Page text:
To put it in language the playwright should understand: fuck off already, David Mamet.
This is not simply a reaction to his newfound and aggressively evangelized political conservatism. (Though his hectoring “To those Jews planning to vote for Obama” recitation of manifestly incorrect GOP talking points, published in Los Angeles’s Jewish Journal the day before the election, didn’t endear him to this Jew who was planning to see his plays.) It’s not even that, amid the Hollywood paychecks and political badgering, Mr. Mamet seems to have lost it as a playwright, or lost interest in being one, his last three new Broadway outings having been, in order, a sitcom, an artifact and now a lecture.
It’s mostly that he required me to spend a painfully long 70 minutes the other night sitting through The Anarchist, his nearly unwatchable latest. The play, which opened Sunday night at the Golden Theatre, wastes both the talents of two extraordinary actors—Patti LuPone and, in her Broadway debut, Debra Winger—and the money of anyone conned into buying a ticket.
Ms. LuPone (typically forceful, and bravely un-made-up) plays Cathy, the titular anarchist, a Kathy Boudin-like onetime radical who in her youth participated in a robbery that left two police officers dead. It’s 35 years later, and she has been a model prisoner. She has converted to Christianity, has drafted a manuscript about her journey, and is once again up for parole. Ms. Winger (poised and repressed, a cipher) is the jailhouse authority figure—whether warden or parole officer or even social worker, it is never clear—who will decide whether to endorse the application.
What transpires is an hour and change of intellectual sparring, of philosophical debate about crime and punishment, sin and redemption, Judaism and Christianity, sex and truth and justice and loyalty. There is a range of interesting ideas at play, and not a single one is portrayed interestingly.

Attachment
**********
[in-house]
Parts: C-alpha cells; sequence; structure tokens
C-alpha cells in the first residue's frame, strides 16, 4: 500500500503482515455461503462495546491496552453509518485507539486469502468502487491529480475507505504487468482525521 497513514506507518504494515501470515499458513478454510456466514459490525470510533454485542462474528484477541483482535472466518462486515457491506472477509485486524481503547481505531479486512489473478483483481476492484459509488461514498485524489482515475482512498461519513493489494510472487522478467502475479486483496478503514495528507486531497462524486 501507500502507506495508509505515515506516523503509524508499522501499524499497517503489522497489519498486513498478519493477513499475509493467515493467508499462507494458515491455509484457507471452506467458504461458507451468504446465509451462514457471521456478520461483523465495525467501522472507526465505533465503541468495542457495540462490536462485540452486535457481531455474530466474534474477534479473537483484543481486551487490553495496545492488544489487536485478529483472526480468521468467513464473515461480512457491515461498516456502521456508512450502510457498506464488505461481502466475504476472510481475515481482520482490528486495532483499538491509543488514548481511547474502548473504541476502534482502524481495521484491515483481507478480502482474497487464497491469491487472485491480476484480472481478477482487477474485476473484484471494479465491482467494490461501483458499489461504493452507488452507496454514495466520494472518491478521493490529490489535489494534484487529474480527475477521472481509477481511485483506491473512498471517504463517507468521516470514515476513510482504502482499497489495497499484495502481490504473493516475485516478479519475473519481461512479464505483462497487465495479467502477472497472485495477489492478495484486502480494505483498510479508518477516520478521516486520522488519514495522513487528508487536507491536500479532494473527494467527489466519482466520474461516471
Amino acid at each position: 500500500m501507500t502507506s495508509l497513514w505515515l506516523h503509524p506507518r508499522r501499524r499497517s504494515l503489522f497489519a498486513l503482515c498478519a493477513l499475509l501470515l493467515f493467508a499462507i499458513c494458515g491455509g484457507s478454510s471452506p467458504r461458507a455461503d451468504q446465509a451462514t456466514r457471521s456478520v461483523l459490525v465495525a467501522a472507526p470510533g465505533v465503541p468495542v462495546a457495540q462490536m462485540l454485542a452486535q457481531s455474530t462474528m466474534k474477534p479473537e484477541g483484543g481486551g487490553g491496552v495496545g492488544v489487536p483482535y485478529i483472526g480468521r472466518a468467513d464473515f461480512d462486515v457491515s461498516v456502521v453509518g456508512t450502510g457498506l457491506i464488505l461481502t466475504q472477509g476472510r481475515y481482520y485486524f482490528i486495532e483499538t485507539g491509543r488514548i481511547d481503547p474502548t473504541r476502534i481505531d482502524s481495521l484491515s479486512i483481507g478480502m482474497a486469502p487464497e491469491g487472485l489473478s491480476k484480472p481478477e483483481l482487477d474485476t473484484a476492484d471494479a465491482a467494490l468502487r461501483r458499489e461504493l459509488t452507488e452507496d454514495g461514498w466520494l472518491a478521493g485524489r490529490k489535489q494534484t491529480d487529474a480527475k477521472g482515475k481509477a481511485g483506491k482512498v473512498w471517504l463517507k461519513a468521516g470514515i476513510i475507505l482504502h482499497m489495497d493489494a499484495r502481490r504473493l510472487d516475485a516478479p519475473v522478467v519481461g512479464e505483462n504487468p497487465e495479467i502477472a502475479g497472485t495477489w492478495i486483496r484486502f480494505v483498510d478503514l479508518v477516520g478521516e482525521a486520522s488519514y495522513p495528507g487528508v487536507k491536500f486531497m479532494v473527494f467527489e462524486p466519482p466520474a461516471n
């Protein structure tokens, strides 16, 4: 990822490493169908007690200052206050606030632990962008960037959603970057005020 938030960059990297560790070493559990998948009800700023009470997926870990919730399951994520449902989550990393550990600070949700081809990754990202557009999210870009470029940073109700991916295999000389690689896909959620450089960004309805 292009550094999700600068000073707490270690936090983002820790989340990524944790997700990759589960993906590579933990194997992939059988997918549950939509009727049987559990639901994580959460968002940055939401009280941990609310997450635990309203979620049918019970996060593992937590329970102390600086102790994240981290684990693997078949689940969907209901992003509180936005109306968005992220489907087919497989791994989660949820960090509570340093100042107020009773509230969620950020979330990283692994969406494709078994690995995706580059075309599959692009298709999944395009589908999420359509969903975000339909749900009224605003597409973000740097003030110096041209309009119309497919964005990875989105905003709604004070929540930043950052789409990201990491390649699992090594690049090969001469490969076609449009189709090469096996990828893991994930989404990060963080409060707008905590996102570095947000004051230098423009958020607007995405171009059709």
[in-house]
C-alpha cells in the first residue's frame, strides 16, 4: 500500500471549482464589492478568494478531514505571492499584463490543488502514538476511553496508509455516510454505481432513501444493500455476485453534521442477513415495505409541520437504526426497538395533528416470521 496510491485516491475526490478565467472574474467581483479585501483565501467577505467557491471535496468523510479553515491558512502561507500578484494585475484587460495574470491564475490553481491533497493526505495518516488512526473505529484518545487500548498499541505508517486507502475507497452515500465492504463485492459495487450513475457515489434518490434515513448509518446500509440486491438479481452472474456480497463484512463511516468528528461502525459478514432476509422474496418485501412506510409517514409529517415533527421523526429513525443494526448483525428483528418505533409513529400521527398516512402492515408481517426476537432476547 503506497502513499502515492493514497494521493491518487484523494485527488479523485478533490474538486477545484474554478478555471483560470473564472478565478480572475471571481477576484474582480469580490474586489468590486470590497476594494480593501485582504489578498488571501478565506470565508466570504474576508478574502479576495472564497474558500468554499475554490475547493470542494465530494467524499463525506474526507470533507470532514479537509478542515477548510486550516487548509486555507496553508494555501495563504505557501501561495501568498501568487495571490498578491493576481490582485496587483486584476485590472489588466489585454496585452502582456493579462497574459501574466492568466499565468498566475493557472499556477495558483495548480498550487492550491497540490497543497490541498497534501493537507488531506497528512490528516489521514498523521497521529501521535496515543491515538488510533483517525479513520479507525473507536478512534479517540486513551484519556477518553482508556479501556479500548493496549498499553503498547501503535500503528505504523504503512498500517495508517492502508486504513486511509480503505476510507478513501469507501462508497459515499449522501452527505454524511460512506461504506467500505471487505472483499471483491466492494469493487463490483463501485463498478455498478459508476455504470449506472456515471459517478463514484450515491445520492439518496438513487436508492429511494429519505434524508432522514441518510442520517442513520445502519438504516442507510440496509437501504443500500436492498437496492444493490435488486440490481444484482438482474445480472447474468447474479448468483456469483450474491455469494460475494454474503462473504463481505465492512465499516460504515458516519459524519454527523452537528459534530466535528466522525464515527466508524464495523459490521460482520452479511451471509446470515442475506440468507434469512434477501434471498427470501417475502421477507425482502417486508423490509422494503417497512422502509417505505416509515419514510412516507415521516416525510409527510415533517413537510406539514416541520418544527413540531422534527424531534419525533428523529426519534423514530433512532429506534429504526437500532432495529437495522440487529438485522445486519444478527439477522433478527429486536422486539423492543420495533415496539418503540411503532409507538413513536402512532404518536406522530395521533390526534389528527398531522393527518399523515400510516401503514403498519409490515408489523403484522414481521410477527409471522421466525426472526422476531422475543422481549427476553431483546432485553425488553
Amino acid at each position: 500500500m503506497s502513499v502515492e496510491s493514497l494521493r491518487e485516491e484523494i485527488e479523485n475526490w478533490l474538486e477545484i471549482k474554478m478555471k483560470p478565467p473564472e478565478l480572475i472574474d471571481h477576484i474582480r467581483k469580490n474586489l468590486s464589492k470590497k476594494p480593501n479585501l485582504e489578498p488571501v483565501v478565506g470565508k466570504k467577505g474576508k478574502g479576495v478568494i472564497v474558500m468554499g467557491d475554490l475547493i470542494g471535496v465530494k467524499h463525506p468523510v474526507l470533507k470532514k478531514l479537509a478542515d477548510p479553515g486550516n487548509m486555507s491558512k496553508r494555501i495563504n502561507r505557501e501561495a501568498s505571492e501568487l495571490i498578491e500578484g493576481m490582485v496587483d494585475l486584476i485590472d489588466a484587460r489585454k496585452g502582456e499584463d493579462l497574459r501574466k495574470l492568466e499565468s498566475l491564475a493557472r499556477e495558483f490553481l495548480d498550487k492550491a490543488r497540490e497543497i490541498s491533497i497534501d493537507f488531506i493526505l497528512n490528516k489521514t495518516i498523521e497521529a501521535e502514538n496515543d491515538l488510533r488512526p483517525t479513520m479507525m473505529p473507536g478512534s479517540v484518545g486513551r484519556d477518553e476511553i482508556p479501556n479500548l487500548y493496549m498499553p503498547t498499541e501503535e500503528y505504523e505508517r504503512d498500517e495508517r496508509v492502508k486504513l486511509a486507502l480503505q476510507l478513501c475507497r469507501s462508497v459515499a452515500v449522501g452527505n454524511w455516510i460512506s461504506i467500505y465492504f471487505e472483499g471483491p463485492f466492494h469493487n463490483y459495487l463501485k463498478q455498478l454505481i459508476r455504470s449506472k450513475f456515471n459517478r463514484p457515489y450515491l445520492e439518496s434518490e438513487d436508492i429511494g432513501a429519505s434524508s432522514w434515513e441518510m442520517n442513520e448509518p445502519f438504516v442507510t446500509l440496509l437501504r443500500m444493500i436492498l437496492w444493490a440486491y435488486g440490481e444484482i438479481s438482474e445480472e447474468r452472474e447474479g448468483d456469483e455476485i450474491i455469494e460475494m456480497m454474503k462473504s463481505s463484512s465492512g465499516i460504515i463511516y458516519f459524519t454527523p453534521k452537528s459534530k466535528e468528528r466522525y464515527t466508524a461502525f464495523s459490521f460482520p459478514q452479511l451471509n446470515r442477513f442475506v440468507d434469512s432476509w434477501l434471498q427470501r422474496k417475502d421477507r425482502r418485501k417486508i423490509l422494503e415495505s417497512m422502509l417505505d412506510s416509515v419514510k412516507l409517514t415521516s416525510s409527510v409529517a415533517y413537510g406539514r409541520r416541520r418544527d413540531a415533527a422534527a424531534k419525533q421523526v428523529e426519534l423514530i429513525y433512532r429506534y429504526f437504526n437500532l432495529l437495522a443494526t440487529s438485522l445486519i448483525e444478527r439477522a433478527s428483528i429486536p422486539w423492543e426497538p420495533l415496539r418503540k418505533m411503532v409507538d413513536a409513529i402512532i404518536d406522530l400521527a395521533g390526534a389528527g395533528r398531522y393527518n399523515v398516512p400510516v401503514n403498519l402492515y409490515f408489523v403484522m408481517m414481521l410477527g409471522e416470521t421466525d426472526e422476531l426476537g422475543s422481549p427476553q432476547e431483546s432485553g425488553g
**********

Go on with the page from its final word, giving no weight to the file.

This is because there is no drama, no plot or character development, no chemistry or fireworks between the performers. Mr. Mamet, directing his own play, has turned his two actors into parodies of fast-talking, affectless Mamet-speakers. They talk at each other, around each other, in an unremitting, untextured stream of hyperarticulate droning. (Ms. Winger’s Ann is apparently the world’s most literate corrections officer.) It is a dull, bloodless seminar, its own life sentence.
In real life, Kathy Boudin was paroled after 22 years in prison. In Mr. Mamet’s universe—one in which Barack Obama’s “liberal government will increasingly marginalize, dismiss and weaken the support for and the safety of the Jewish state,” as he wrote in the Jewish Journal, and in which Bill Ayers is still a terrorist, as he recently mused in The Times—the answer is simple: she’ll stay in jail, which is what she deserves. Which means The Anarchist, tidily, ends right where it began.
Theresa Rebeck’s new play, the dull comedy Dead Accounts, at the Music Box, is also a wasted evening, but much less offensively so. This is surprising, because the message of the play is that New Yorkers are horrible people—you would think she’d try harder to offend us.
Ms. Rebeck, a hot playwright, has had a tough year, having been panned for her leadership of NBC’s backstage melodrama Smash, from which she was ultimately fired. (It will return in February with a new showrunner.) In a recent interview with this newspaper, Ms. Rebeck wallowed in being a wounded Midwesterner in elitist Manhattan: “There’s a thing in New York,” she said in the interview. “‘Did you go to an Ivy?’ ‘Did you go to Yale?’ “Oh, you’re from the Midwest.’ ‘Oh, you’re a girl.’” Of course, she’s had two moderately successful Broadway plays here, and was a Pulitzer finalist for another play, but Dead Accounts, set in Ms. Rebeck’s hometown, Cincinnati, is an indictment of the Big Apple. Never mind Katie or Norbert or Jayne; the play’s real stars are Midwestern values.
Except that Katie and Norbert and Jayne are the reason you’re there. Norbert Leo Butz—in a manic, terrific Norbert-on-uppers performance—plays Jack, prodigal son of a big, middle-class Catholic family, suddenly and mysteriously returned from New York with only the Armani suit on his back and without his wife. At home, he finds his drolly domineering mother, Barbara (the masterfully funny Jayne Houdyshell), and his dutiful and slightly awkward sister, Lorna (Katie Holmes, cute, meek and competent, if not quite a match for those two performers). There’s an offstage father, sick and getting sicker; a few other siblings, unseen but often on the phone; and Phil (Josh Hamilton), a sweet, goofy old friend of Jack’s with a longtime crush on Lorna.